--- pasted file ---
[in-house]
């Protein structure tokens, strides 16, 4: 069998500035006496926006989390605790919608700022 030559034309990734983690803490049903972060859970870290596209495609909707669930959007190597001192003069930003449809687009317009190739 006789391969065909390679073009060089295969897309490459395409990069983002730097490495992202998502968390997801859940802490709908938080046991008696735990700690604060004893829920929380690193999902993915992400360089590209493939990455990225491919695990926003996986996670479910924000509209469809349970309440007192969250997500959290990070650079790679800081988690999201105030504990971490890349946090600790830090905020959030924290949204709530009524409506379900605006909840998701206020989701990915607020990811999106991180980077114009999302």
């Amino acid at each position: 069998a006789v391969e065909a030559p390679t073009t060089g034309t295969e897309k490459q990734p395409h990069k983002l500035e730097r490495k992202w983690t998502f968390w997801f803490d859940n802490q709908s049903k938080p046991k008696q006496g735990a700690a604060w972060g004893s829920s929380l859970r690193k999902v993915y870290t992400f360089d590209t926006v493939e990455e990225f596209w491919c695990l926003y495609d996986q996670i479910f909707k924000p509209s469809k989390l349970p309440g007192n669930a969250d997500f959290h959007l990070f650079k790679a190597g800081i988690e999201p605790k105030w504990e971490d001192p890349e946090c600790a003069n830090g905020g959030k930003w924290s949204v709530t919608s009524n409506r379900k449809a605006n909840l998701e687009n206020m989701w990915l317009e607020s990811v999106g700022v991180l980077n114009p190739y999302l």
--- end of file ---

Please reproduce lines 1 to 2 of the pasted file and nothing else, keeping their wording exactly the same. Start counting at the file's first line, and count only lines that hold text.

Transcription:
[in-house]
């Protein structure tokens, strides 16, 4: 069998500035006496926006989390605790919608700022 030559034309990734983690803490049903972060859970870290596209495609909707669930959007190597001192003069930003449809687009317009190739 006789391969065909390679073009060089295969897309490459395409990069983002730097490495992202998502968390997801859940802490709908938080046991008696735990700690604060004893829920929380690193999902993915992400360089590209493939990455990225491919695990926003996986996670479910924000509209469809349970309440007192969250997500959290990070650079790679800081988690999201105030504990971490890349946090600790830090905020959030924290949204709530009524409506379900605006909840998701206020989701990915607020990811999106991180980077114009999302």